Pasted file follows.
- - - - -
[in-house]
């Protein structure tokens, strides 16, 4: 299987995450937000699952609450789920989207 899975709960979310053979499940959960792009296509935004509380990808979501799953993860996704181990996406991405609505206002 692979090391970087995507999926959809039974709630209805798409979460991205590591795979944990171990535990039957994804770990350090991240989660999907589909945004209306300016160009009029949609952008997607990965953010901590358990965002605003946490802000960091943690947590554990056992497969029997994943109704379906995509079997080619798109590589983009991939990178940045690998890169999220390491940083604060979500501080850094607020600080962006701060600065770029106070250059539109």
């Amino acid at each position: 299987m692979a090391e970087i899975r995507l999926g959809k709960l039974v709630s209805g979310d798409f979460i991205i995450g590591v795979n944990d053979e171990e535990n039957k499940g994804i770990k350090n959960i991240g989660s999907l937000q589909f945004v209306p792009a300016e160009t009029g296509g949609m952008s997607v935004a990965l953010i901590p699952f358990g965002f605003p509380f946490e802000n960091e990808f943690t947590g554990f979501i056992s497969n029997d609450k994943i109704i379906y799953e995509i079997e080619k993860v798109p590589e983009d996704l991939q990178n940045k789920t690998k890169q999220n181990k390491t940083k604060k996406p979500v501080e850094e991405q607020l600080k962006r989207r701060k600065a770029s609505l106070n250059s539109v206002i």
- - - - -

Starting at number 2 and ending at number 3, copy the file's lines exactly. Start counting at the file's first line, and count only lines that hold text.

């Protein structure tokens, strides 16, 4: 299987995450937000699952609450789920989207 899975709960979310053979499940959960792009296509935004509380990808979501799953993860996704181990996406991405609505206002 692979090391970087995507999926959809039974709630209805798409979460991205590591795979944990171990535990039957994804770990350090991240989660999907589909945004209306300016160009009029949609952008997607990965953010901590358990965002605003946490802000960091943690947590554990056992497969029997994943109704379906995509079997080619798109590589983009991939990178940045690998890169999220390491940083604060979500501080850094607020600080962006701060600065770029106070250059539109």
């Amino acid at each position: 299987m692979a090391e970087i899975r995507l999926g959809k709960l039974v709630s209805g979310d798409f979460i991205i995450g590591v795979n944990d053979e171990e535990n039957k499940g994804i770990k350090n959960i991240g989660s999907l937000q589909f945004v209306p792009a300016e160009t009029g296509g949609m952008s997607v935004a990965l953010i901590p699952f358990g965002f605003p509380f946490e802000n960091e990808f943690t947590g554990f979501i056992s497969n029997d609450k994943i109704i379906y799953e995509i079997e080619k993860v798109p590589e983009d996704l991939q990178n940045k789920t690998k890169q999220n181990k390491t940083k604060k996406p979500v501080e850094e991405q607020l600080k962006r989207r701060k600065a770029s609505l106070n250059s539109v206002i």